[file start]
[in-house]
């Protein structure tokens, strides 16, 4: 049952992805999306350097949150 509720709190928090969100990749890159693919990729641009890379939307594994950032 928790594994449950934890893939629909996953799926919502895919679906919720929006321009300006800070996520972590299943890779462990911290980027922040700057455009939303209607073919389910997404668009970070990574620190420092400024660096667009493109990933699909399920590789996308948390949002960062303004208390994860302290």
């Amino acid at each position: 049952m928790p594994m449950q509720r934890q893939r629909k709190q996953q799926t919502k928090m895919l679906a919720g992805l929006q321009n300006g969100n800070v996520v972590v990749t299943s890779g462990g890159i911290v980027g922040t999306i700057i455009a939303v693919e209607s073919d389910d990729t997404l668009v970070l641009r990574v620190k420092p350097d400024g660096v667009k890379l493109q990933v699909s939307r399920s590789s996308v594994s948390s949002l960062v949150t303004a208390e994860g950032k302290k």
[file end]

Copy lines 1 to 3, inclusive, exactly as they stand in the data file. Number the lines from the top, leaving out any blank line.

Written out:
[in-house]
């Protein structure tokens, strides 16, 4: 049952992805999306350097949150 509720709190928090969100990749890159693919990729641009890379939307594994950032 928790594994449950934890893939629909996953799926919502895919679906919720929006321009300006800070996520972590299943890779462990911290980027922040700057455009939303209607073919389910997404668009970070990574620190420092400024660096667009493109990933699909399920590789996308948390949002960062303004208390994860302290």
């Amino acid at each position: 049952m928790p594994m449950q509720r934890q893939r629909k709190q996953q799926t919502k928090m895919l679906a919720g992805l929006q321009n300006g969100n800070v996520v972590v990749t299943s890779g462990g890159i911290v980027g922040t999306i700057i455009a939303v693919e209607s073919d389910d990729t997404l668009v970070l641009r990574v620190k420092p350097d400024g660096v667009k890379l493109q990933v699909s939307r399920s590789s996308v594994s948390s949002l960062v949150t303004a208390e994860g950032k302290k």